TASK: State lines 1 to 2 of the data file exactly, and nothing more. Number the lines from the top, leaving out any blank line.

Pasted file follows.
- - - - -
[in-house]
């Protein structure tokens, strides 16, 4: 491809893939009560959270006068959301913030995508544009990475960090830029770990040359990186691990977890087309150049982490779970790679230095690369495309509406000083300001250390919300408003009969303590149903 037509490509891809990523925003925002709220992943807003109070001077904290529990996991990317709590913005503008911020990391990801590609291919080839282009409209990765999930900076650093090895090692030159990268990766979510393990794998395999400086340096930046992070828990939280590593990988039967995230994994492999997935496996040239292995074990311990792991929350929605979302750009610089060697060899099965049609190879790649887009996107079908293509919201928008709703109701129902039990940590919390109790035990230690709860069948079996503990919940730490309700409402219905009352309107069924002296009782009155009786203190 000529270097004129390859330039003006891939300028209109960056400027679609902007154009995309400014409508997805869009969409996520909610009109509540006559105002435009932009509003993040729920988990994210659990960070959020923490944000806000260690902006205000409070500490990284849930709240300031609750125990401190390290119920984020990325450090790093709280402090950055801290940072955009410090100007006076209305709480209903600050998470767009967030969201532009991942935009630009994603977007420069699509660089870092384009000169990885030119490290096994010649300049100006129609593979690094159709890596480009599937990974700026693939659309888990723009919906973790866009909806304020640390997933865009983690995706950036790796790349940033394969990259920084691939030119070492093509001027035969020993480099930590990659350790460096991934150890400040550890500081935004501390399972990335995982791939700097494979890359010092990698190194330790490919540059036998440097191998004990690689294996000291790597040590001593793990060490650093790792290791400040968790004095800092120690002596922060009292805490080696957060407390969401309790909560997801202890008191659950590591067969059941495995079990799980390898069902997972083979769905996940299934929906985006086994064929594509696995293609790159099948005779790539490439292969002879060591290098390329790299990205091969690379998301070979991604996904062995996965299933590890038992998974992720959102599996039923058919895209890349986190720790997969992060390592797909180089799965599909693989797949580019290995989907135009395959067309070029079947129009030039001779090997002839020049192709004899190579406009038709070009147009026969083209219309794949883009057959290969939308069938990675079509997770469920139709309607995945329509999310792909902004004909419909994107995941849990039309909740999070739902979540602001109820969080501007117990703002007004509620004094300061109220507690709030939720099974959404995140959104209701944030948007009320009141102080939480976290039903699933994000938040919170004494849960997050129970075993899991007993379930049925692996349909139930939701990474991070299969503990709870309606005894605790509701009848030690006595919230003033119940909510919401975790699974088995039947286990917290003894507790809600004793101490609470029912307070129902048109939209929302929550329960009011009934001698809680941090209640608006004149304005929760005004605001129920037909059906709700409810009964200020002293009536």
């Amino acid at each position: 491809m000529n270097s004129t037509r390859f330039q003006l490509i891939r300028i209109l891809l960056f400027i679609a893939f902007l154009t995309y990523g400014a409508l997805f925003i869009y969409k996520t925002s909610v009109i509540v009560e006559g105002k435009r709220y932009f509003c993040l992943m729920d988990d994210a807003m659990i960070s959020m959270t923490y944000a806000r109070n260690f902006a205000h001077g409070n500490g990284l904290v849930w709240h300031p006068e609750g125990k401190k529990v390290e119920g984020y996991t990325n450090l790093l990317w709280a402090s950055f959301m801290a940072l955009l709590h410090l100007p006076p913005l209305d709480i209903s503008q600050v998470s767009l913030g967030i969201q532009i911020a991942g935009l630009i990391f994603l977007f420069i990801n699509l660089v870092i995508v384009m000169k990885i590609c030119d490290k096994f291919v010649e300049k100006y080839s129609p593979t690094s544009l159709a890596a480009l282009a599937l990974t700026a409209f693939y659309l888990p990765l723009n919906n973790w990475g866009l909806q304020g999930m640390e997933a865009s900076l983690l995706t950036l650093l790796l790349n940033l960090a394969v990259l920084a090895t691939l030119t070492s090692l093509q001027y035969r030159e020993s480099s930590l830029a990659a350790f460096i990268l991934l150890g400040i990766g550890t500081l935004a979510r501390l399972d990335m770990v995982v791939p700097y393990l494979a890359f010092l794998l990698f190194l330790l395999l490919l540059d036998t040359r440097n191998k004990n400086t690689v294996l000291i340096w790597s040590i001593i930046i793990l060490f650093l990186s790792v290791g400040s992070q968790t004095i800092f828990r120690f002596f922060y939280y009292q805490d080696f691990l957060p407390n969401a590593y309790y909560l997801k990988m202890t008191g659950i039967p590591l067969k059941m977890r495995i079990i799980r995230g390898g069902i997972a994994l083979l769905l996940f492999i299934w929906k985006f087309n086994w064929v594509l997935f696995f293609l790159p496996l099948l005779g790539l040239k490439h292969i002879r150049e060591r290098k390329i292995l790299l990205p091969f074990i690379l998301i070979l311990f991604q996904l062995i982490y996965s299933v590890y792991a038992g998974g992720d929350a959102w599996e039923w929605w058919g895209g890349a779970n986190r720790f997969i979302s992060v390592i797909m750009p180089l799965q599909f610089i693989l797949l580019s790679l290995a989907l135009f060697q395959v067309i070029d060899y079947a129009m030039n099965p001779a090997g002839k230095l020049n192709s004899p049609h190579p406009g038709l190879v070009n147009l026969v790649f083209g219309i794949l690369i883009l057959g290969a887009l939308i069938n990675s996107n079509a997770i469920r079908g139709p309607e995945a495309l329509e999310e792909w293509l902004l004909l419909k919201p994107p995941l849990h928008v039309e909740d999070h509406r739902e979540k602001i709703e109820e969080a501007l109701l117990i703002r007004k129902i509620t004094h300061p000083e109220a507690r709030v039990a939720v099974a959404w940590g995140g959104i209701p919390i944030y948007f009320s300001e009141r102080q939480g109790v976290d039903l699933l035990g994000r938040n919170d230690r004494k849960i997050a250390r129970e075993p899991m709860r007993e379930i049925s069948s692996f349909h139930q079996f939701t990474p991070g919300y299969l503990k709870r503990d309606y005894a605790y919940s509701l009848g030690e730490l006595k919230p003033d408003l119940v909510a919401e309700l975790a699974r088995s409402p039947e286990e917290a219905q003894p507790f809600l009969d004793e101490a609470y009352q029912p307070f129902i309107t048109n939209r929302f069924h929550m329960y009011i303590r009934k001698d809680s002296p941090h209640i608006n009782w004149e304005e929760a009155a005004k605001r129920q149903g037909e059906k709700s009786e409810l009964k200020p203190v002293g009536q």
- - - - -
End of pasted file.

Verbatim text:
[in-house]
């Protein structure tokens, strides 16, 4: 491809893939009560959270006068959301913030995508544009990475960090830029770990040359990186691990977890087309150049982490779970790679230095690369495309509406000083300001250390919300408003009969303590149903 037509490509891809990523925003925002709220992943807003109070001077904290529990996991990317709590913005503008911020990391990801590609291919080839282009409209990765999930900076650093090895090692030159990268990766979510393990794998395999400086340096930046992070828990939280590593990988039967995230994994492999997935496996040239292995074990311990792991929350929605979302750009610089060697060899099965049609190879790649887009996107079908293509919201928008709703109701129902039990940590919390109790035990230690709860069948079996503990919940730490309700409402219905009352309107069924002296009782009155009786203190 000529270097004129390859330039003006891939300028209109960056400027679609902007154009995309400014409508997805869009969409996520909610009109509540006559105002435009932009509003993040729920988990994210659990960070959020923490944000806000260690902006205000409070500490990284849930709240300031609750125990401190390290119920984020990325450090790093709280402090950055801290940072955009410090100007006076209305709480209903600050998470767009967030969201532009991942935009630009994603977007420069699509660089870092384009000169990885030119490290096994010649300049100006129609593979690094159709890596480009599937990974700026693939659309888990723009919906973790866009909806304020640390997933865009983690995706950036790796790349940033394969990259920084691939030119070492093509001027035969020993480099930590990659350790460096991934150890400040550890500081935004501390399972990335995982791939700097494979890359010092990698190194330790490919540059036998440097191998004990690689294996000291790597040590001593793990060490650093790792290791400040968790004095800092120690002596922060009292805490080696957060407390969401309790909560997801202890008191659950590591067969059941495995079990799980390898069902997972083979769905996940299934929906985006086994064929594509696995293609790159099948005779790539490439292969002879060591290098390329790299990205091969690379998301070979991604996904062995996965299933590890038992998974992720959102599996039923058919895209890349986190720790997969992060390592797909180089799965599909693989797949580019290995989907135009395959067309070029079947129009030039001779090997002839020049192709004899190579406009038709070009147009026969083209219309794949883009057959290969939308069938990675079509997770469920139709309607995945329509999310792909902004004909419909994107995941849990039309909740999070739902979540602001109820969080501007117990703002007004509620004094300061109220507690709030939720099974959404995140959104209701944030948007009320009141102080939480976290039903699933994000938040919170004494849960997050129970075993899991007993379930049925692996349909139930939701990474991070299969503990709870309606005894605790509701009848030690006595919230003033119940909510919401975790699974088995039947286990917290003894507790809600004793101490609470029912307070129902048109939209929302929550329960009011009934001698809680941090209640608006004149304005929760005004605001129920037909059906709700409810009964200020002293009536």